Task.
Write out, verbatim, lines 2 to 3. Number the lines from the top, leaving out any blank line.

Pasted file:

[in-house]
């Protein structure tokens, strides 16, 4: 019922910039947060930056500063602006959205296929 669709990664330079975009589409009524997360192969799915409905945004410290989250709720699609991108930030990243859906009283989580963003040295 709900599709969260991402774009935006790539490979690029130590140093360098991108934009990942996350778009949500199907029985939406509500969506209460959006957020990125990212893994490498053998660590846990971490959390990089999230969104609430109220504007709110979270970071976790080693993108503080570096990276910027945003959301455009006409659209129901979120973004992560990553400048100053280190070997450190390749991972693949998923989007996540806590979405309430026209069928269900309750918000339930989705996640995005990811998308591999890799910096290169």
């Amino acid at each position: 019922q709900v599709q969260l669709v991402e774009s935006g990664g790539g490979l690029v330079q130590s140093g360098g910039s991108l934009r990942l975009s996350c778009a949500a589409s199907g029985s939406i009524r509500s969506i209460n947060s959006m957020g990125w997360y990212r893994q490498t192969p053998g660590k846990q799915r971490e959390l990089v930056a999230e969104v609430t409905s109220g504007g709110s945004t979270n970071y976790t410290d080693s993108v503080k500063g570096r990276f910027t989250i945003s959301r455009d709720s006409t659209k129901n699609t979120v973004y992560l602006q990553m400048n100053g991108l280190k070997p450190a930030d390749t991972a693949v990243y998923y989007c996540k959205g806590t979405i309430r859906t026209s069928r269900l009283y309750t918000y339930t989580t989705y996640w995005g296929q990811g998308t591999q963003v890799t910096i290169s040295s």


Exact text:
């Protein structure tokens, strides 16, 4: 019922910039947060930056500063602006959205296929 669709990664330079975009589409009524997360192969799915409905945004410290989250709720699609991108930030990243859906009283989580963003040295 709900599709969260991402774009935006790539490979690029130590140093360098991108934009990942996350778009949500199907029985939406509500969506209460959006957020990125990212893994490498053998660590846990971490959390990089999230969104609430109220504007709110979270970071976790080693993108503080570096990276910027945003959301455009006409659209129901979120973004992560990553400048100053280190070997450190390749991972693949998923989007996540806590979405309430026209069928269900309750918000339930989705996640995005990811998308591999890799910096290169």
């Amino acid at each position: 019922q709900v599709q969260l669709v991402e774009s935006g990664g790539g490979l690029v330079q130590s140093g360098g910039s991108l934009r990942l975009s996350c778009a949500a589409s199907g029985s939406i009524r509500s969506i209460n947060s959006m957020g990125w997360y990212r893994q490498t192969p053998g660590k846990q799915r971490e959390l990089v930056a999230e969104v609430t409905s109220g504007g709110s945004t979270n970071y976790t410290d080693s993108v503080k500063g570096r990276f910027t989250i945003s959301r455009d709720s006409t659209k129901n699609t979120v973004y992560l602006q990553m400048n100053g991108l280190k070997p450190a930030d390749t991972a693949v990243y998923y989007c996540k959205g806590t979405i309430r859906t026209s069928r269900l009283y309750t918000y339930t989580t989705y996640w995005g296929q990811g998308t591999q963003v890799t910096i290169s040295s």